It's hard to imagine a play focused on slavery putting slavery second, but that's what Amazing Grace does in favor of telling the redemption story about the man who penned the famous hymn. John Newton is a compelling character in his own right, but his undoing in this show comes from too much focus on the love story between him and his beloved Mary.
As the curtain closes, Amazing Grace gets a standing ovation, with shouts and tears to boot. Maybe, I missed something. Maybe, I don't understand. It's okay that I don't like it because someone else did. But for me, it is not enough. It's too trapped in "history" to acknowledge the history that resides inside us.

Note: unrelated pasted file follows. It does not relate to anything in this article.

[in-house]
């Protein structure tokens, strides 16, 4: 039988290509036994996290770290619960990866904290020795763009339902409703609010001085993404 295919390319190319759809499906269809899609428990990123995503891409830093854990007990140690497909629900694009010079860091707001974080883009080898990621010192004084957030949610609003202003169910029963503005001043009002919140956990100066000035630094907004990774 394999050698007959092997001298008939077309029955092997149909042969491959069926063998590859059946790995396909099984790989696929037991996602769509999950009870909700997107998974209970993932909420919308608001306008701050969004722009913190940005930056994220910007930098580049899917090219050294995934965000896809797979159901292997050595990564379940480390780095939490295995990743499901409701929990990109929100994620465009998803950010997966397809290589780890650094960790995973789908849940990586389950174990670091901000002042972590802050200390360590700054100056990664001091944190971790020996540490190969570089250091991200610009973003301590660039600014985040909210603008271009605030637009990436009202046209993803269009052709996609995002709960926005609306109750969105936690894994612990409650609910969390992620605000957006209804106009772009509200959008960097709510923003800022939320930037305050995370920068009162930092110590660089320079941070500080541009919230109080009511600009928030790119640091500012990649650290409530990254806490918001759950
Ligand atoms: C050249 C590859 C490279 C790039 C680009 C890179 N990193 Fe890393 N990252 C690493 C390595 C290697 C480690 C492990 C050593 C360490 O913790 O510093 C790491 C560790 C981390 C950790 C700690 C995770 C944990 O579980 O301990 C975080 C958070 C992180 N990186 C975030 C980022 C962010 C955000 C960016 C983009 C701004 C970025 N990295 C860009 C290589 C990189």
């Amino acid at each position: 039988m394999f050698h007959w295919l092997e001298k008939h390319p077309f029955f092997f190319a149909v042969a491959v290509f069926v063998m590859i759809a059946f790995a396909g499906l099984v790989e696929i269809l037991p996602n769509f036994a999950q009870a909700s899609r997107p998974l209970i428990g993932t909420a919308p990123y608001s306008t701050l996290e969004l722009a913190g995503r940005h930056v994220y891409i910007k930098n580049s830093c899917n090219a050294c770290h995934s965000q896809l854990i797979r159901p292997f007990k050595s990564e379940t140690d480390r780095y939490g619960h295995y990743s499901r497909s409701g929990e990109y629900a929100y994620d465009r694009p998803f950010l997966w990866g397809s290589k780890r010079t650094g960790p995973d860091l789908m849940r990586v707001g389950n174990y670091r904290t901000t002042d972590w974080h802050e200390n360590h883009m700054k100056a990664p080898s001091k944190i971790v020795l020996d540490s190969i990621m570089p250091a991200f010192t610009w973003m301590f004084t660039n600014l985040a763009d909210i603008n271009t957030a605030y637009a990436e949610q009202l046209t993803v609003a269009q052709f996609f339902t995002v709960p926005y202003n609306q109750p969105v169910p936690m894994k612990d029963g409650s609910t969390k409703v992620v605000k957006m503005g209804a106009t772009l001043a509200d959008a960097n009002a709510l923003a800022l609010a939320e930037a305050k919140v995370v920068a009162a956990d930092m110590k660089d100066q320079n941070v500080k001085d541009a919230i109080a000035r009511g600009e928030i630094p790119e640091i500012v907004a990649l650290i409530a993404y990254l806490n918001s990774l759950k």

In my life as a lawyer, I've been privileged to play a role in exonerating a number of innocent men and women. But last week, as I sat in a Brooklyn courtroom, waiting for State Supreme Court Judge Matthew J. D'Emic to vacate the convictions of David McCallum and Willie Stuckey, I knew I was witnessing something special.